If, as expected, the Supreme Court rules against unions and takes away the right to fair share, you will be hard pressed to overestimate the damage it will do to unions.
In Illinois there are about 600 teacher locals with barely more than voluntary leadership, assisted by staff Uniserv Directors that often have a dozen locals they work with.
I have been out the loop for a couple of years. Yet it is difficult for me to imagine that the IEA is any where close to being prepared for the results of losing fair share.
And those local active leaders I talk with tell me pretty much the same thing.
The bottom line in 2019 is that the IEA locals will have to essentially certify every year by signing up every member again. And again the following year. And again the following year.
That will be a hell of a challenge.
Local boards of education must be excited as can be.
Six years after Gov. Scott Walker and state Republicans made labor unions’ ability to retain members much more difficult, fewer than half of the state’s 422 school districts have certified unions.
In the latest certification election — held in November and required by Walker’s signature 2011 legislation known as Act 10 — staff and teachers in 199 school districts voted to remain in a bargaining unit, or 47 percent, according to the Wisconsin Employment Relations Commission.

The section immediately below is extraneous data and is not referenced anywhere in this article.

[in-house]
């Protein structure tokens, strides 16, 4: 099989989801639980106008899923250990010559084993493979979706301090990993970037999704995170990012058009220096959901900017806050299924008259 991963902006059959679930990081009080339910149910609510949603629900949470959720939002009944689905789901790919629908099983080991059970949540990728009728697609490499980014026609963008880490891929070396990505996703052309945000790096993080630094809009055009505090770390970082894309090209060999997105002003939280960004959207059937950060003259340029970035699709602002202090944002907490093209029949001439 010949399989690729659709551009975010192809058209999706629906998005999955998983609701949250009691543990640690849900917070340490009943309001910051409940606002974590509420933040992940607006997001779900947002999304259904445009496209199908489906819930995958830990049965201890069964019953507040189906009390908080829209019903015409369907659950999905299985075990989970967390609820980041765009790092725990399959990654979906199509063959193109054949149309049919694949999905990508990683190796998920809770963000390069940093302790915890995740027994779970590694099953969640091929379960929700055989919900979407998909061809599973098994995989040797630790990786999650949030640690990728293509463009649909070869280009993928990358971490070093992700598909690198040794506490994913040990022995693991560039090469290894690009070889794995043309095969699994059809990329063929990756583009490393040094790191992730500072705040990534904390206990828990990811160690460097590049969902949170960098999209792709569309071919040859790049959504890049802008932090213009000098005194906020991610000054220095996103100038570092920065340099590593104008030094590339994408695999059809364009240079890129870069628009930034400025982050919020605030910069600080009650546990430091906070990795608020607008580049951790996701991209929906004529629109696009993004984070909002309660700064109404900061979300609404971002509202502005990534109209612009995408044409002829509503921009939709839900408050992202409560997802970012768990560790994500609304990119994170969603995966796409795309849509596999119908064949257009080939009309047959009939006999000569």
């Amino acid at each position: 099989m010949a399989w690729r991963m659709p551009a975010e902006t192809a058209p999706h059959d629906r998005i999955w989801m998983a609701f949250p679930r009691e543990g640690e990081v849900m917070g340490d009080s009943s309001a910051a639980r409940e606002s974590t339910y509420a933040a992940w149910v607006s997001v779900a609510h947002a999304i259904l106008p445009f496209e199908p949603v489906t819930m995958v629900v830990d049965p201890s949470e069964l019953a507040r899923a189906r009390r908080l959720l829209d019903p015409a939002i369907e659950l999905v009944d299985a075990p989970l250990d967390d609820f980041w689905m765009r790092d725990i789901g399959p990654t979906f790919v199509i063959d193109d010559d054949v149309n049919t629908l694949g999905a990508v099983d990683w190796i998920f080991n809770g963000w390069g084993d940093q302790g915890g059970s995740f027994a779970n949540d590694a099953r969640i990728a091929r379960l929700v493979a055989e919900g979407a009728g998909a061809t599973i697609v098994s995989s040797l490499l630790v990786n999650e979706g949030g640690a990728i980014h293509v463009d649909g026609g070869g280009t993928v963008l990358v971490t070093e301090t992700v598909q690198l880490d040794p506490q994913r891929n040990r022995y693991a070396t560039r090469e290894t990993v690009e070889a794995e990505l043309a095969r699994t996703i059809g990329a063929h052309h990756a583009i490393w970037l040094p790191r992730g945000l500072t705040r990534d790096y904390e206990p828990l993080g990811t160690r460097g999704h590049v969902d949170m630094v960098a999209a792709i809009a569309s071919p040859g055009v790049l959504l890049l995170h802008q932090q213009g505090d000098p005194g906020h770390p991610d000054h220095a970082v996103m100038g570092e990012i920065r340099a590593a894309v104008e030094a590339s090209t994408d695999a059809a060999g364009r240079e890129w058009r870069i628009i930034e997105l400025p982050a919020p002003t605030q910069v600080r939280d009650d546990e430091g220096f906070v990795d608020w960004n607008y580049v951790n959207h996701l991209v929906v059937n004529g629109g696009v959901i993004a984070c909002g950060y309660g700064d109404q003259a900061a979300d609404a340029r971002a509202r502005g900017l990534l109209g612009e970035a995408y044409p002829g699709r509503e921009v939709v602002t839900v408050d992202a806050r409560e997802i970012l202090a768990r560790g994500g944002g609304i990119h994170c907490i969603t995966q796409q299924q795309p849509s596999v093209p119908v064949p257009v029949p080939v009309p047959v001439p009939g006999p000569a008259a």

To remain certified, 51 percent of the bargaining unit’s members must vote in favor of keeping the union. If an eligible member doesn’t vote, that person is counted as voting against remaining certified.
This is late in the game for the IEA and other state and local unions to gear up for life under Janus.
I still remember the conversation I had with the then-executive director of the IEA. This was a couple of years before he went to the Department of Education to advise Arne Duncan.
“The days of fighting for collective bargaining are over,” he told me.